Return to work hazards

When injuries and illness occur in the workplace, it is important for the employer and injured worker to minimize the human and financial impacts by getting the worker back to safe and productive work as soon as medically possible.

Most people who have a workplace injury or illness are able to return to some type of work even while they are recovering. Returning to daily work and life activities can actually help an injured worker's recovery and reduce the chance of long-term disability.

Both the employer and injured worker benefit in cooperating in the worker's early and safe return to work. The worker benefits by restoring his or her source of income and staying active and productive—key elements in the healing and recovery process. The employer benefits by minimizing the financial and human costs of the injury or illness.

Return to Work Regulation for Construction

The Workplace Safety and Insurance Board (WSIB), in consultation with construction stakeholders, developed Regulation 35/08 under the Workplace Safety and Insurance Act. The regulation came into force in September 2008 and deals with return to work and re-employment for the construction industry.

The regulation

  • spells out rules for employers and workers regarding cooperation on return to work
  • describes re-employment obligations for construction employers
  • helps to improve return to work outcomes for the construction sector
  • reflects employment realities that are unique to the construction industry.

The obligations described in the regulation and policies apply to all construction employers—even those with less than 20 workers. Although employers must offer to re-employ injured workers under certain conditions, employers are not required to create jobs that do not exist, nor to offer preferential treatment to injured workers.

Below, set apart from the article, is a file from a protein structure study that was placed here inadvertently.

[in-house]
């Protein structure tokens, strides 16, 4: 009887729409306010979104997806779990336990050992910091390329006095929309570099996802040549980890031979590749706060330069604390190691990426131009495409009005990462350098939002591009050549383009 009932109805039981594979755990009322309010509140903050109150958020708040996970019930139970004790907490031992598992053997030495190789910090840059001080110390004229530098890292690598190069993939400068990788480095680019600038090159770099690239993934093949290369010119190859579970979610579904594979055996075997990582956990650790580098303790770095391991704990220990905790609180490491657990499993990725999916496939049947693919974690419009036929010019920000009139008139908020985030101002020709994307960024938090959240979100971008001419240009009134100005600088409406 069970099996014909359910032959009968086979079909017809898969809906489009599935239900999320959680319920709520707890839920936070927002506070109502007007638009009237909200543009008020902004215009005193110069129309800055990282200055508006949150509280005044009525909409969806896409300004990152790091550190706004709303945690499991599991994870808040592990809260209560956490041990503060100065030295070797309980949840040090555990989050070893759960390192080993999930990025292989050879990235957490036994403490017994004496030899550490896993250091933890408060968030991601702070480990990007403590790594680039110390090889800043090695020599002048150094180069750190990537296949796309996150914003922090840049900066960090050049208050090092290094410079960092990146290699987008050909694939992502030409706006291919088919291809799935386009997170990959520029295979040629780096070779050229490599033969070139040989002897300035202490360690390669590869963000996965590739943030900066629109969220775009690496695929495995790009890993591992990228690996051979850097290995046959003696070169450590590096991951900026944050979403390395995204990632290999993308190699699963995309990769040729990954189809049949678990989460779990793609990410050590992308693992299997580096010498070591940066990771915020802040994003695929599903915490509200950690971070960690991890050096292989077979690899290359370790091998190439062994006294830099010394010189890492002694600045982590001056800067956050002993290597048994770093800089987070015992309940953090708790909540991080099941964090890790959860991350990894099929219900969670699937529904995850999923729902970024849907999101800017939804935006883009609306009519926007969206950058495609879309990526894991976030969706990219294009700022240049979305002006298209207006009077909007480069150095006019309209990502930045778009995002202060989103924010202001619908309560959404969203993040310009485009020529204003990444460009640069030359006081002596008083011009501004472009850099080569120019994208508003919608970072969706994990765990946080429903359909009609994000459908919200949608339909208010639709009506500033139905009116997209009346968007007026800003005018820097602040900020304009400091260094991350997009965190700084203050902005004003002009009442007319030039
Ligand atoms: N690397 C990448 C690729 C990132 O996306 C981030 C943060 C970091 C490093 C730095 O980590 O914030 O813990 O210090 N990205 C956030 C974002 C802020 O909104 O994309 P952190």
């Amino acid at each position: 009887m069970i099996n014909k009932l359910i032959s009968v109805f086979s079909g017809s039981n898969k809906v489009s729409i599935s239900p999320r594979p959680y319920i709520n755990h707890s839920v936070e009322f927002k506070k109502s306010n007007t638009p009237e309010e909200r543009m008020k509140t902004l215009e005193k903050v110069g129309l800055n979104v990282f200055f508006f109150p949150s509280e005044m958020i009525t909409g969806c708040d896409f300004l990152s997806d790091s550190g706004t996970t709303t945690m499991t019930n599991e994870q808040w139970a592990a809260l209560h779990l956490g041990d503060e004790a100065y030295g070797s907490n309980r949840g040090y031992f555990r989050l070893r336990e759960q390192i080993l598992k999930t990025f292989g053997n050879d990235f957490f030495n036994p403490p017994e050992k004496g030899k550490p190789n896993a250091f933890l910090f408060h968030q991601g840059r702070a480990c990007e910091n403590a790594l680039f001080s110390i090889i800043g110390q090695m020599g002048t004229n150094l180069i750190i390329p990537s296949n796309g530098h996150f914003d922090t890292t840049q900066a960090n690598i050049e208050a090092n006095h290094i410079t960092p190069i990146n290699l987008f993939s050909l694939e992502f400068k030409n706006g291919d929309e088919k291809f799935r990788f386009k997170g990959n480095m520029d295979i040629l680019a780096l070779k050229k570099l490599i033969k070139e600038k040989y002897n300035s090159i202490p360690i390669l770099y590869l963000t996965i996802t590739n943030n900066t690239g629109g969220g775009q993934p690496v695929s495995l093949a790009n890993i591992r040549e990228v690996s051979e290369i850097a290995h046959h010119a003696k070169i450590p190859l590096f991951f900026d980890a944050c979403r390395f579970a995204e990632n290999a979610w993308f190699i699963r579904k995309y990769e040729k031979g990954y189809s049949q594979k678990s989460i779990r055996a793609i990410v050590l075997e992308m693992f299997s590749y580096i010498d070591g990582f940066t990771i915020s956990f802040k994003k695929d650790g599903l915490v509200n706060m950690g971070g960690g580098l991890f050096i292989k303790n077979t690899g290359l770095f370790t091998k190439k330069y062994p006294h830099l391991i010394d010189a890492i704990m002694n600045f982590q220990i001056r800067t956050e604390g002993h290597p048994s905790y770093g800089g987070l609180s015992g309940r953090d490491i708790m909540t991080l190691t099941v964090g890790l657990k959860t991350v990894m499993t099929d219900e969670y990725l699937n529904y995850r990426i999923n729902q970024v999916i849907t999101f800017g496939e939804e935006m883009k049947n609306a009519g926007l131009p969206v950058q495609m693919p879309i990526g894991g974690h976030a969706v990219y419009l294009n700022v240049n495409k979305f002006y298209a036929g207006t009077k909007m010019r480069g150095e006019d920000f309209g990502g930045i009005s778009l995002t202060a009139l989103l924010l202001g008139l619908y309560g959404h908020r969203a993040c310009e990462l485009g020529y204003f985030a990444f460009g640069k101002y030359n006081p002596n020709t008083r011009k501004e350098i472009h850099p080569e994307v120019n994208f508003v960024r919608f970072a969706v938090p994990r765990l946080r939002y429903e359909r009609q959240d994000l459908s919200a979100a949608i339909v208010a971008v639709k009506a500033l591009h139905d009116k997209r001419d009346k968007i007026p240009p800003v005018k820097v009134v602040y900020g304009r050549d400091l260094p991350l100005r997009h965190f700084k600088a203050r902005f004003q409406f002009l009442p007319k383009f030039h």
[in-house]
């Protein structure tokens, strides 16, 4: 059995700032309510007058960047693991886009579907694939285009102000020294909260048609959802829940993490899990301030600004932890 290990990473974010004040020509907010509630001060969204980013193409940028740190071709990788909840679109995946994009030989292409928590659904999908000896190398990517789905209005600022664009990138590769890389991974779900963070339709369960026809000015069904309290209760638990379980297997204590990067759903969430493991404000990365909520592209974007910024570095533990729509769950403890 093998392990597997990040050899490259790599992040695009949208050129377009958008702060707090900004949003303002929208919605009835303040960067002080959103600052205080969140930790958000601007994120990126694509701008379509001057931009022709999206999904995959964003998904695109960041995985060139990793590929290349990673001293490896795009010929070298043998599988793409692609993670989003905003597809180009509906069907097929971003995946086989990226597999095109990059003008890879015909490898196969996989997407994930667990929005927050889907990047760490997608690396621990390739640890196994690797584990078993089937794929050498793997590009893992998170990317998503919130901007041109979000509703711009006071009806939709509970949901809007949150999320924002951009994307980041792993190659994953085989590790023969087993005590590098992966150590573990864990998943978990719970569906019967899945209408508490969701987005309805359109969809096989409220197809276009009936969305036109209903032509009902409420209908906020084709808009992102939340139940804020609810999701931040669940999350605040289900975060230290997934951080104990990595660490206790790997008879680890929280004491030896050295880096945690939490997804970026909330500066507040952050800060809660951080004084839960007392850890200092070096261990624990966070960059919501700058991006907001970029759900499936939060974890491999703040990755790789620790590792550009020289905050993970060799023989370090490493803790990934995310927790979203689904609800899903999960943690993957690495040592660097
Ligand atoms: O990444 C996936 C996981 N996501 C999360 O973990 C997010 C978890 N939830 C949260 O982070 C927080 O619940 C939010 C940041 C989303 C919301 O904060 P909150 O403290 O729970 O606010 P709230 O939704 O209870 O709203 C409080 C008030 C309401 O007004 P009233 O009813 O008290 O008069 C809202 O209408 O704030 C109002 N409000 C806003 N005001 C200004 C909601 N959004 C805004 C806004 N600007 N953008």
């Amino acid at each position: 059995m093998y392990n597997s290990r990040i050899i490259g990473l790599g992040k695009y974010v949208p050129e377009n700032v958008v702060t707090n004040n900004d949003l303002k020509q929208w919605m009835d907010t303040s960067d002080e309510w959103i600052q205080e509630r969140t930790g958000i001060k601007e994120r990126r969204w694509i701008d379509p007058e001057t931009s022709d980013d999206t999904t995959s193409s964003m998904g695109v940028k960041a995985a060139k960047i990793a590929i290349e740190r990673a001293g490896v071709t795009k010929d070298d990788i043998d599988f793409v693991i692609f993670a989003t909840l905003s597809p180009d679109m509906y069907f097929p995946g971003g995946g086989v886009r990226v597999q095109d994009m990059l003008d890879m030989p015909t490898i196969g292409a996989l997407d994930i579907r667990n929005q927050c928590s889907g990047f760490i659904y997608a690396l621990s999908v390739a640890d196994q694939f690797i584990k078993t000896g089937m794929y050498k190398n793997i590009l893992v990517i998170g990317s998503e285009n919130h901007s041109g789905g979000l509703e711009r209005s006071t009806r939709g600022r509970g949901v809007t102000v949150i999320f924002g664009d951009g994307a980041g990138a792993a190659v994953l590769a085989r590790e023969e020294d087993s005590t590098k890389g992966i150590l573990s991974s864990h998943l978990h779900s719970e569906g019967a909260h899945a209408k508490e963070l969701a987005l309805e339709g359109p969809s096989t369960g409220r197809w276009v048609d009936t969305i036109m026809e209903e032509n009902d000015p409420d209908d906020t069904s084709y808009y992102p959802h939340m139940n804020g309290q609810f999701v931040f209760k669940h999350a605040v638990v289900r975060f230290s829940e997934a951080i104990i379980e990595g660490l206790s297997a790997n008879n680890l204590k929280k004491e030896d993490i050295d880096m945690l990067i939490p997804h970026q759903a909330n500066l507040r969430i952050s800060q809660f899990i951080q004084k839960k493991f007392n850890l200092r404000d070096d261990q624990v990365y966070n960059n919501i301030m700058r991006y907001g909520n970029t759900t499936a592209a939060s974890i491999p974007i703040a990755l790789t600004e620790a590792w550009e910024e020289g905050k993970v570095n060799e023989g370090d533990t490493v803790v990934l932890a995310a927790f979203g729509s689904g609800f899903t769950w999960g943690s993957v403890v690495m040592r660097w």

A construction employer’s obligation to re-employ begins when he or she is notified that an injured worker, who has been “unable to work” (see the definition in the WSIB’s policies), is medically able to perform

  • the essential duties of his or her pre-injury job
  • suitable construction work, or
  • suitable non-construction work.

The employer must offer the first available job that is consistent with the worker’s abilities. The employer also has an obligation to accommodate the work and the workplace to the needs of the worker, to the extent that the accommodation does not cause the employer undue hardship. An employer is required to accommodate the workplace to the worker’s needs if the employer has “control over the workplace.”

The WSIB’s policies spell out the definitions and details, and cover such issues as

  • the duration of the employer’s obligation to re-employ
  • any difference in responsibilities depending on whether it’s a unionized or a non-unionized environment
  • the definition of suitable work
  • breaches of the reemployment obligation
  • re-employment penalties and payments.

IHSA Resources

Visit IHSA’s Return to Work web page in our Policy and Program Resources section. It includes

  • Sample return to work policies
  • Sample return to work plan
  • Sample return to work forms
  • Sample letters and consent forms.

WSIB Resources

For more resources, visit these pages on the WSIB’s website:

Return to work

  • Responsibilities of employer and worker
  • Disability resources
  • Return to work plans
  • Functional abilities form (FAF)
  • FAF Fact Sheet
  • FAF Guide.

Work reintegration

  • Work reintegration program brochure
  • New policies for work reintegration
  • Responsibilities of workplace parties
  • Work transition plans
  • Relocation services
  • Occupational Disability Response Team (ODRT).